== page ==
A Cenotaph is a sacred funeral structure protected by cemetery law. When the Alamo Cenotaph was dedicated on Armistice Day, the ceremony was a sacred and reverent ceremony, with many San Antonio religions (Msgr. PJ Scheizer from the Catholic Archdiocese of San Antonio, Chaplain Maj. Luther C. Miller of Fort Sam Houston’s Episcopal Church, and Rabbi Ephrain Frisch of Temple Beth-el) represented, and a very diverse crowd. Please see the newspaper article below to learn more. The religious and sacred community beliefs should be honored.

    Teresa N. Yantis Stoker
    LinkedIn: Teresa Stoker
    Daughter of San Antonio

    Other Concerned Parties: Sons of the American Revolution, Daughters of the American Revolution, Historic David Crockett homepage, David Crockett in Congress, Juan Sequin family group and burial page, Juan Sequin State Park, Daughters of the Texas Revolution, Native Americans groups – Lipan Apache, Comanche, Caddo, Cherokee, other Coeh. groups besides the AIT, Mt. Rushmore National Park, U.S. Congress and Archives, U.S. Legislative Branch and Library, Valley Forge National Park

    • Very well put. They didn’t listen to the people when they spoke against taking down the statue. They keep clef Amazon out without a vote. They do what better hey want. I will remember them in the voting my booth.

  9. And where’s the site survey for the proposed new location? How does anyone know if it is even possible to excavate over 20 feet deep for new footers in the proposed new location without disturbing antiquities that could prevent installation? The Cenotaph must not be removed from its present location before certainty is established that it can be re-erected as it now stands, with repairs, in any other location. The most certain course of action to maintain the Cenotaph as intended to honor the Heroes and their Spirit of Sacrifice is to perform repairs in place with no high risk relocation off the sacred blood soaked battleground outside the walls of the fort they died defending for Liberty and Texas Independence. Remember The Alamo!

  10. Former Council Member Soules raises some very rational and realistic issues in his piece. The cenotaph sculpture is one of Pompeo Coppini’s masterworks, and Coppini was an important figure in the preservation of Alamo Plaza, in the creation of Fiesta, and in the fine arts in San Antonio during the first half of the twentieth century. His work is an important part of the whole story of the Alamo and its history in San Antonio. Mr. Soules’s comments on the need for a plan devised by experienced and competent engineers is absolutely spot on. Also, has a sculpture conservator examined and evaluated the sculpture? Is there an existing, up-to-date condition report? Such a study and document are essential before any attempt to handle the work is done. To not do so is utterly irresponsible. During my career, which has included serving as Curator of Ancient Art at the San Antonio Museum of Art and Director of the American Research Center in Egypt, I have personally taken part in the moving of monumental sculpture, but nothing as large as the Coppini Cenotaph. Such an undertaking needs the attention of conservators, art handles, riggers, and engineers who have experience with such tasks if the work is to be undertaken properly. Hats off to Mr. Soules for raising these very important issues!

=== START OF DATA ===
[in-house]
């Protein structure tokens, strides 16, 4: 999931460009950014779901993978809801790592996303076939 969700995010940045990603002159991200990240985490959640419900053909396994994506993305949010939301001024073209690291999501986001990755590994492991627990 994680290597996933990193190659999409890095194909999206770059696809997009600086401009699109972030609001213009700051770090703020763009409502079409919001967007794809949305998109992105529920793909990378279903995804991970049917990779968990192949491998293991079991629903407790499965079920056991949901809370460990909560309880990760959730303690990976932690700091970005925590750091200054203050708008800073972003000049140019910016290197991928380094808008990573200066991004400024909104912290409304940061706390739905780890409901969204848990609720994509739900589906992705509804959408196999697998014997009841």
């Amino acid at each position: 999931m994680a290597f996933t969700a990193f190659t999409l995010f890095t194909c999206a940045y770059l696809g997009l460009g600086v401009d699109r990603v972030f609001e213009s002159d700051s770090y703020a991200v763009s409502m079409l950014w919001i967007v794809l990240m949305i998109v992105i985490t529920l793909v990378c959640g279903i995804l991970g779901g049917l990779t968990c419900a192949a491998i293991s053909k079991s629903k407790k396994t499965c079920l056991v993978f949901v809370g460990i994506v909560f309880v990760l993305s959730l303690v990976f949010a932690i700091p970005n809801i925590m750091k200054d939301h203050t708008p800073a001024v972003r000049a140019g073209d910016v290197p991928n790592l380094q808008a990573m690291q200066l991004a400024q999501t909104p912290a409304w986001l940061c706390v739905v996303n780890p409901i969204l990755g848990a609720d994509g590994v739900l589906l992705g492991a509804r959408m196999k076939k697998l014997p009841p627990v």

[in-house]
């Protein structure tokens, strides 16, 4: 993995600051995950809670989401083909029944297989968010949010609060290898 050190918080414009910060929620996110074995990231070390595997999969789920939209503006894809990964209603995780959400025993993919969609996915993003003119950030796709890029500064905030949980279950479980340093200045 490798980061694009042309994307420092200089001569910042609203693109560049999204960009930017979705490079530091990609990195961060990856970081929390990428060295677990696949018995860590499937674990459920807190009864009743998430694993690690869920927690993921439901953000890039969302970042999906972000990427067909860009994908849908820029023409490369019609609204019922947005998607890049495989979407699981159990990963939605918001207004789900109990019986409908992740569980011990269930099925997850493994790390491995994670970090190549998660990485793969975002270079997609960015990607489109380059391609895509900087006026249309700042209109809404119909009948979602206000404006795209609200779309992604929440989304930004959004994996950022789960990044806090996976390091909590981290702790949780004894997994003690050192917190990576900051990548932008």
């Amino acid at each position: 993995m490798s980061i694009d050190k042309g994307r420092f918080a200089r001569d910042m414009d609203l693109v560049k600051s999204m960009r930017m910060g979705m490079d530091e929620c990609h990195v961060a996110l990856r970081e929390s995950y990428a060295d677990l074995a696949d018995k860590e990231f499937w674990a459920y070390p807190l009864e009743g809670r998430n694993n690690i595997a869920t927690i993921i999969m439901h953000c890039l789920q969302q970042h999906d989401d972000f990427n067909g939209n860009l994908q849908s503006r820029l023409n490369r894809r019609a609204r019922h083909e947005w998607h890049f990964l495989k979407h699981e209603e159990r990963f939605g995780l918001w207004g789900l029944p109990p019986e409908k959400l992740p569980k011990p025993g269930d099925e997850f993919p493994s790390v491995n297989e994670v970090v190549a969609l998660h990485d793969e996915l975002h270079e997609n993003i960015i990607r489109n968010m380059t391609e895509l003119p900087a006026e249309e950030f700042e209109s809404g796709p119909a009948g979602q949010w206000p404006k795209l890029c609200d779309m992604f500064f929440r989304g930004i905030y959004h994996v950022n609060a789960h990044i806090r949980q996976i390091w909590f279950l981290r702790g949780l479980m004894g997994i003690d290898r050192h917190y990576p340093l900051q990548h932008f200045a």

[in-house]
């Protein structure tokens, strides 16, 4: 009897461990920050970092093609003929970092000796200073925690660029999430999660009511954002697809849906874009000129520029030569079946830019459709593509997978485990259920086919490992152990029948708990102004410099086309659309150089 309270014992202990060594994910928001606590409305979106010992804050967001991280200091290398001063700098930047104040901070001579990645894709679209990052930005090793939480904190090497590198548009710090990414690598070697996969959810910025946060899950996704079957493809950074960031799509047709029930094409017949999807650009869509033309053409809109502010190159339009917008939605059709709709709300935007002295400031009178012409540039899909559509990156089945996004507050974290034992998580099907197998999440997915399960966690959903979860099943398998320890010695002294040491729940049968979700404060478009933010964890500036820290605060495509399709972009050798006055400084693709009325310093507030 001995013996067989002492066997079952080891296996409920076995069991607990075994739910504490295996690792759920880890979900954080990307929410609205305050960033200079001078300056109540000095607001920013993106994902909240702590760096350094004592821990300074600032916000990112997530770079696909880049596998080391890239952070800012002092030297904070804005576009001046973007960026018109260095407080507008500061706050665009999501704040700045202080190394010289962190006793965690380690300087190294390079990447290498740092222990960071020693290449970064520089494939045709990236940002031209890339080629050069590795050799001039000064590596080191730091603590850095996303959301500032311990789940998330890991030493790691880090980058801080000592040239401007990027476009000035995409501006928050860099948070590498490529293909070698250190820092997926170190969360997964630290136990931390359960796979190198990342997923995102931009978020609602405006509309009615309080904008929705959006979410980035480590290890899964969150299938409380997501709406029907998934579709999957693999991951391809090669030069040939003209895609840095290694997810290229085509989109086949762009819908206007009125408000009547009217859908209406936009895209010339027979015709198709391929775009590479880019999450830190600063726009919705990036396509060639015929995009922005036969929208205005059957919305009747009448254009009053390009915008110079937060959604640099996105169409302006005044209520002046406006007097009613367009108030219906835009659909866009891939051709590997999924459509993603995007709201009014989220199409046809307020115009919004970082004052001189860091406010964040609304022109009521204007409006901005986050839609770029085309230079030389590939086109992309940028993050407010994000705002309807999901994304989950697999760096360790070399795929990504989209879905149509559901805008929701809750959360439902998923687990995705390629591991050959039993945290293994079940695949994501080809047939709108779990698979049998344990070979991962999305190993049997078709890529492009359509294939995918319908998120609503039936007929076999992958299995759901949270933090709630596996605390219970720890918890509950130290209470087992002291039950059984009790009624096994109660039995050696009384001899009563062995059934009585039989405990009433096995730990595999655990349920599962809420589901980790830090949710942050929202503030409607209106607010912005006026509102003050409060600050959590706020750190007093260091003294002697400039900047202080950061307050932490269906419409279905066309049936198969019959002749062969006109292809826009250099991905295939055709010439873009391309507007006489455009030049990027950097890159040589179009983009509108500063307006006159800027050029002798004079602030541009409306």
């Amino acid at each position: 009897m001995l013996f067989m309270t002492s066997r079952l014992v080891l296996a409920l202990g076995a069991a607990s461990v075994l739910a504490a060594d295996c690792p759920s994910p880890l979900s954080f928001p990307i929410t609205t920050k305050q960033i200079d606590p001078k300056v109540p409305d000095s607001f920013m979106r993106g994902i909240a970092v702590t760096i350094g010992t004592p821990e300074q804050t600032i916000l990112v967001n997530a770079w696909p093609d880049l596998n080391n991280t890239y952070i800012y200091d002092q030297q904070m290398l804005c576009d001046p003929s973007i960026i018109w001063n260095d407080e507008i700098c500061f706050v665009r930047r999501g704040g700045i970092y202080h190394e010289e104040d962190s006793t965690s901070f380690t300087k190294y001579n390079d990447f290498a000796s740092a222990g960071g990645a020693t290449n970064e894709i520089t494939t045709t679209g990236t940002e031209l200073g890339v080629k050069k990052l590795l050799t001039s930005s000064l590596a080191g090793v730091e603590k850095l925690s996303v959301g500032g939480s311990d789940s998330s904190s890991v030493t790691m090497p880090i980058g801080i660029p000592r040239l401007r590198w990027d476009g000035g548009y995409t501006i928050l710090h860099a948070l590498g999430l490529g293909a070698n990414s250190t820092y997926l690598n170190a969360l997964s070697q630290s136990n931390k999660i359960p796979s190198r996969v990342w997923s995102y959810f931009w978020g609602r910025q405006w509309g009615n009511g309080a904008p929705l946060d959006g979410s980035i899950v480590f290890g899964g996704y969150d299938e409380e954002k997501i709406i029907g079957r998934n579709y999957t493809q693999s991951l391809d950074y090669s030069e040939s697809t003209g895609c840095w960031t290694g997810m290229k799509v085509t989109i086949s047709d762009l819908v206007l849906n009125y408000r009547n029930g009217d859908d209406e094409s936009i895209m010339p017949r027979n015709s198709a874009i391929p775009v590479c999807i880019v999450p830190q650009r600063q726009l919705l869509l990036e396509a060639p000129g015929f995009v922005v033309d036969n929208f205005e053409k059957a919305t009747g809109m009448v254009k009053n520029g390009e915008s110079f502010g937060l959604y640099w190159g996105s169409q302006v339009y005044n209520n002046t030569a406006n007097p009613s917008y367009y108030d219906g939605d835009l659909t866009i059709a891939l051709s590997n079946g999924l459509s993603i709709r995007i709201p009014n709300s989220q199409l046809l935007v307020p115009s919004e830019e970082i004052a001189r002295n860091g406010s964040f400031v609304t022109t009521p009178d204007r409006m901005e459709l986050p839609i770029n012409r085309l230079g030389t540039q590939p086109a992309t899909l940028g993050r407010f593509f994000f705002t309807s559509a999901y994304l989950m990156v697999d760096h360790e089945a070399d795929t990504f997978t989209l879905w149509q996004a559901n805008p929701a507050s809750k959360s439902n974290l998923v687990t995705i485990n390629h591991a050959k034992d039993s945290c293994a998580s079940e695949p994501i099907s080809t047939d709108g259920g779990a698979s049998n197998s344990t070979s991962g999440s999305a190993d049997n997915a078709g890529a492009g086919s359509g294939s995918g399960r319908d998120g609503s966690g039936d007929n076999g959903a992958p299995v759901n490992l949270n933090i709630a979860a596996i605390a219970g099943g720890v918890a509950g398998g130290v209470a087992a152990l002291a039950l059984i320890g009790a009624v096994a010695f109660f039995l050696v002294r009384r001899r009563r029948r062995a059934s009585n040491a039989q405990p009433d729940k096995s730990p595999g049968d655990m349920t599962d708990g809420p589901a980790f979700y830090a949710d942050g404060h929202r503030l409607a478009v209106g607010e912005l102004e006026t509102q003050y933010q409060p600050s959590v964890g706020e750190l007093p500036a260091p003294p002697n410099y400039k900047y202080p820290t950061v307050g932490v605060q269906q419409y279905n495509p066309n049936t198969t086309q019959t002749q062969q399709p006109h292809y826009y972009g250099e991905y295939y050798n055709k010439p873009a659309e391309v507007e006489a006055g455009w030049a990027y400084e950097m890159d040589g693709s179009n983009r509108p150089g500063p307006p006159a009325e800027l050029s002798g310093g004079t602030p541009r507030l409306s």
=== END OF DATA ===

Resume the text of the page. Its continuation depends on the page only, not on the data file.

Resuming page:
11. Thank you so much for your commentary. You express my feelings and concerns precisely. There are no second chances if it is damaged. There is a huge trust issue with a City Council that voted to take down a Confederate statue in the middle of the night a year ago. They spent $250,000, I think, and still broke it. It is miniature in comparison to the Cenotaph. This monument truly is a great work of art and means so much to so many people, especially the descendants who truly see this as their ancestors’ tombstone. The original plan was to demolish it. There are those that would like to see it gone permanently. Many believe this is the true intention here – “accidently” break it and dispose of it. I have heard it described as a symbol of imperialism, white supremacy, and racism. Truly some of the most ridiculous excuses I have ever heard. It is a monument to the dead Alamo Defenders and a symbol of Texas independence and freedom. Maybe that is what they don’t like about it. Independence and freedom. Other than that, all I have been able to determine as to why they want to move it is so they will have more room to recreate battles for tourists.

  12. ‘REMEMBER THE ALAMO!’ is the cry of every true Texan. The Cenotaph commemorates and memorializes the cost of Texas freedom. Carlton Soules appropriately describes the necessities involved in moving such a large and irreplaceable monument. I you think it is trivial, then you have never lifted a vehicle on a jack and then crawled under it!
    I am a Texan! I am not PC correct and I detest liberals trying to change our history and our heritage. Leave the Cenotaph alone.
    Texan’s rights don’t end where liberal feelings begin.